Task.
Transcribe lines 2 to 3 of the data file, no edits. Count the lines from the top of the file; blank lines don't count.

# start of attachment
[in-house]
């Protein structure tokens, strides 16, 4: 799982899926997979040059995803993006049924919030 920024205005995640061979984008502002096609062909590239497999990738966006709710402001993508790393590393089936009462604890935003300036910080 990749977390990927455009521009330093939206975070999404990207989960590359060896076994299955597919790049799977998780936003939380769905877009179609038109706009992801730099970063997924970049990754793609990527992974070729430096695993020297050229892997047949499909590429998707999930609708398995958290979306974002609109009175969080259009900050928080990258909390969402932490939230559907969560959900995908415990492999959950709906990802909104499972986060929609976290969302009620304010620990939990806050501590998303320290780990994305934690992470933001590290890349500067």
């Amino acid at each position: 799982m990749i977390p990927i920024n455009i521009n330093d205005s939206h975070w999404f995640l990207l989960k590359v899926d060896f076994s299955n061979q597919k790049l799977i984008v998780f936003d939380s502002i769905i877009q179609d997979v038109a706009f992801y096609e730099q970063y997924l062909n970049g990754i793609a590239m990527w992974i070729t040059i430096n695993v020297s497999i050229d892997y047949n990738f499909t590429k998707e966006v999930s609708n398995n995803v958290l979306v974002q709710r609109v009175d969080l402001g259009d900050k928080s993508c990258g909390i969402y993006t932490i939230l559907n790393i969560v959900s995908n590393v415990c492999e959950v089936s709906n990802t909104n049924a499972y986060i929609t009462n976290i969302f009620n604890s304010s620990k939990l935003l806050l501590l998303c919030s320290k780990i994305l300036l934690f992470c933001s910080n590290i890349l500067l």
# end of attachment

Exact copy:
């Protein structure tokens, strides 16, 4: 799982899926997979040059995803993006049924919030 920024205005995640061979984008502002096609062909590239497999990738966006709710402001993508790393590393089936009462604890935003300036910080 990749977390990927455009521009330093939206975070999404990207989960590359060896076994299955597919790049799977998780936003939380769905877009179609038109706009992801730099970063997924970049990754793609990527992974070729430096695993020297050229892997047949499909590429998707999930609708398995958290979306974002609109009175969080259009900050928080990258909390969402932490939230559907969560959900995908415990492999959950709906990802909104499972986060929609976290969302009620304010620990939990806050501590998303320290780990994305934690992470933001590290890349500067």
């Amino acid at each position: 799982m990749i977390p990927i920024n455009i521009n330093d205005s939206h975070w999404f995640l990207l989960k590359v899926d060896f076994s299955n061979q597919k790049l799977i984008v998780f936003d939380s502002i769905i877009q179609d997979v038109a706009f992801y096609e730099q970063y997924l062909n970049g990754i793609a590239m990527w992974i070729t040059i430096n695993v020297s497999i050229d892997y047949n990738f499909t590429k998707e966006v999930s609708n398995n995803v958290l979306v974002q709710r609109v009175d969080l402001g259009d900050k928080s993508c990258g909390i969402y993006t932490i939230l559907n790393i969560v959900s995908n590393v415990c492999e959950v089936s709906n990802t909104n049924a499972y986060i929609t009462n976290i969302f009620n604890s304010s620990k939990l935003l806050l501590l998303c919030s320290k780990i994305l300036l934690f992470c933001s910080n590290i890349l500067l």